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Two Sundance films revisit story of journalist Christine Chubbuck, who killed herself on air in 1974

January 26, 2016

Of all of the buzzed-about new films debuting this week at the Sundance Film Festival in Park City, Utah, two of them have something strange in common: they both tell the story of a decades-old case involving a television news reporter who committed suicide on the air.

The two films, Christine and Kate Plays Christine, both tell the story of 29-year-old news reporter Christine Chubbuck; a smart, ambitious young journalist who was given her own community affairs show to anchor at her local news station in Sarasota, Florida, in 1974.

But Chubbuck was disillusioned with her station’s focus on sensationalist coverage of violent events, her brother Greg Chubbuck, told E! in a 2007 documentary about his sister. She thought “blood and guts” reporting took attention away from serious journalism. On July 15, 1974, Chubbuck read something she had personally written aloud on the air at the top of her broadcast. “In keeping with Channel 40’s policy of bringing you the latest in blood and guts, and in living color, you are going to see another first — attempted suicide,” Chubbuck said, before pulling out a handgun and shooting herself in the head.

The station cut to commercial break. Chubbuck had killed herself on the air, stunning the crew and viewers alike. The footage of the suicide was eventually turned over from the station to the police to Chubbuck’s family, who allegedly have destroyed it.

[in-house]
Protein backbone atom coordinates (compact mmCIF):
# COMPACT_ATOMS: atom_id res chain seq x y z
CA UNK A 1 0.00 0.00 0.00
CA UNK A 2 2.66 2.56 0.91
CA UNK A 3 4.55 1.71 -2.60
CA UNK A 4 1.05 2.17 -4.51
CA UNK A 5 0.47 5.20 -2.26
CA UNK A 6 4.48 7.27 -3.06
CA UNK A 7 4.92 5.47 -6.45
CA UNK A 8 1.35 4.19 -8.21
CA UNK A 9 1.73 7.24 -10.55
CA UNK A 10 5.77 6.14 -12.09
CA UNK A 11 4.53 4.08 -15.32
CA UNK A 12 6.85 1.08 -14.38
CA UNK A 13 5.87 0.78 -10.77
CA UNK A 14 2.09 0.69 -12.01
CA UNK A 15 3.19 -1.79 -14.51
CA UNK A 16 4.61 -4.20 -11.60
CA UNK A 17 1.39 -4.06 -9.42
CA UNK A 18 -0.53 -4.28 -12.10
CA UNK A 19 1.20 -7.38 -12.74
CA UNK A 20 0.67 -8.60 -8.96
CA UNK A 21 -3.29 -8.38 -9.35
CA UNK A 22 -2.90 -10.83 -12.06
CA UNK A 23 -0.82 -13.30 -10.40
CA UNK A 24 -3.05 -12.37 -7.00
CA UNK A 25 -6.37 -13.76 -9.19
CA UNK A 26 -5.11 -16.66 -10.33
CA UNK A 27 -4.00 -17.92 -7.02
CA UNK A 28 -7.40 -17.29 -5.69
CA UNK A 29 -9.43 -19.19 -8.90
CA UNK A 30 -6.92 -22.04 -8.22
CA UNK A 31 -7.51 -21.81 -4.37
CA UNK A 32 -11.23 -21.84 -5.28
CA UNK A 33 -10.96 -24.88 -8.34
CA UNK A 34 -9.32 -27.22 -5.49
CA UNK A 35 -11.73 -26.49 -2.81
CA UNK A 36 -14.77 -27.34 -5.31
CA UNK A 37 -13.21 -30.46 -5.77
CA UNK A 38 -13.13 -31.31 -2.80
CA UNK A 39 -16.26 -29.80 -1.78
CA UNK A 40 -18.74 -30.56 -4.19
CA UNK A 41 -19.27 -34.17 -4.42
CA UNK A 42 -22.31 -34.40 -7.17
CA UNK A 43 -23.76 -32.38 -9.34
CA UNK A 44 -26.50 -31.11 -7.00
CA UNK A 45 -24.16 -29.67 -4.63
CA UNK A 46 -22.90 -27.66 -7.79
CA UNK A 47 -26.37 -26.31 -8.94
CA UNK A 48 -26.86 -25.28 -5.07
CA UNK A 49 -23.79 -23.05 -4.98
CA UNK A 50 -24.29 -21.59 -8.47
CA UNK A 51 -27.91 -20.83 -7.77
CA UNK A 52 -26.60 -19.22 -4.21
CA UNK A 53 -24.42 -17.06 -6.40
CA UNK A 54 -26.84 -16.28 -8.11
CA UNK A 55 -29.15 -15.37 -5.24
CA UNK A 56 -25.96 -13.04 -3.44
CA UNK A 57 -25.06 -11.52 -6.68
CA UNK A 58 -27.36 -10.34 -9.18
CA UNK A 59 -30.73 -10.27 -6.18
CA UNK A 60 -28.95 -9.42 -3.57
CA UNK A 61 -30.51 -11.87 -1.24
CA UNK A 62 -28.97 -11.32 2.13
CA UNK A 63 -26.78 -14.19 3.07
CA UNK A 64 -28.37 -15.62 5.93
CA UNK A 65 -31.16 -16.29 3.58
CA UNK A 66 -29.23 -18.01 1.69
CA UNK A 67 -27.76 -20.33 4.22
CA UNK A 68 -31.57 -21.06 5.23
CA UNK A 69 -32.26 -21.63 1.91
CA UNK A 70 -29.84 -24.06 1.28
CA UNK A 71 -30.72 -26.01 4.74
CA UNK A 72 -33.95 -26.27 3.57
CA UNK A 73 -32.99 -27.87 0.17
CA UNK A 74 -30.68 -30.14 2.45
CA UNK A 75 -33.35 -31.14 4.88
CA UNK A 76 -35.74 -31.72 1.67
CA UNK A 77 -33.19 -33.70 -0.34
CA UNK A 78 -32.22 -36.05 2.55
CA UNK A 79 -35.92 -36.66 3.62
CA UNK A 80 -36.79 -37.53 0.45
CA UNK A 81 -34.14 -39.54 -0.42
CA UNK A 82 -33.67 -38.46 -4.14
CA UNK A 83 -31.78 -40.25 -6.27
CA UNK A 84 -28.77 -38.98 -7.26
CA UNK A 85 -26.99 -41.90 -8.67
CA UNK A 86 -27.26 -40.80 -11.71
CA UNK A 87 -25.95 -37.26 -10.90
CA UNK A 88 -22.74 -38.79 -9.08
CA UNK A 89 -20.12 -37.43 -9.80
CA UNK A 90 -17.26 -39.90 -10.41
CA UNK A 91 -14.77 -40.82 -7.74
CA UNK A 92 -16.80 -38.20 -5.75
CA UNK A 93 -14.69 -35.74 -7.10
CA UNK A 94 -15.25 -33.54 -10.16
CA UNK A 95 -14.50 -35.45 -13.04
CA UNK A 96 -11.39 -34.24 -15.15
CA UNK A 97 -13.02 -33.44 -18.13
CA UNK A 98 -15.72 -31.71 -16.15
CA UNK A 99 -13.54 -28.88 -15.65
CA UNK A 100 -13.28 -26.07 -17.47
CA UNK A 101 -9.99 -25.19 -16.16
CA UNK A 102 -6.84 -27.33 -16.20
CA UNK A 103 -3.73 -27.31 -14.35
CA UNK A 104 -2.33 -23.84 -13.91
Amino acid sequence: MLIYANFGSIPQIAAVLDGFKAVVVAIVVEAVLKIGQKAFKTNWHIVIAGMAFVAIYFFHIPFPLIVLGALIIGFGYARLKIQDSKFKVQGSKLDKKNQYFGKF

But now, more than four decades after the on-air suicide, two films are looking at Chubbuck’s life and death in feature films. Antonio Campos’ Christine stars Rebecca Hall in a fictional telling of Chubbuck’s story, while Robert Greene’s Kate Plays Christine takes a loosely-documentary approach as it follows actress Lyn Sheil preparing to portray Chubbuck in a film. Christine is playing in the festival’s U.S. Dramatic Competition, and Kate Plays Christine in U.S. Documentary Competition.

Greene told Business Insider that he first learned of her story 10 years ago, around 2006, and couldn’t get it out of his had. He said he was obsessed by two things: “How do you make a film about someone who kills themselves?” and “I need to see the footage.”

“She went on television to commit suicide so people would see it, and that has been lost,” Greene told Business Insider. “There’s such pathetic irony to that.”

Campos told Indiewire that it was a “total coincidence” to have two films about Chubbuck at the film festival this year, but that there was perhaps some greater meaning to draw from the coincidence. “Maybe you could read into it in the fact that she is particularly relevant right now, or she seems more relevant than she’s ever felt before,” he said.

Indeed, Chubbuck’s explicit criticism of a media landscape dominated by coverage of violent events could be part of a broader cultural conversation happening in 2016 as much as it was in the 1970s. The 2014 film Nightcrawler, starring Jake Gyllenhaal, took as its subject a paparazzo photographer who made his living listening to a police scanner, running around Los Angeles trying to get footage of police and fire emergencies, and then selling the footage to a local news station trying to bring in higher ratings under the mantra “if it bleeds, it leads.”

And the subject matter of both Chubbuck films is eerily similar to the 1976 movie Network, by Paddy Chayefsky and Sydney Lumet, which depicts a news anchor on the verge of being fired for low ratings telling viewers he was going to kill himself, sending ratings through the roof and prolonging his career.

Greg Chubbuck said that his sister’s death could be seen as a “final statement of her rage against that kind of television.”

In her suicide note, she wrote that she wanted to commit suicide and wanted everyone to see it.

The films are both seeking wider distribution.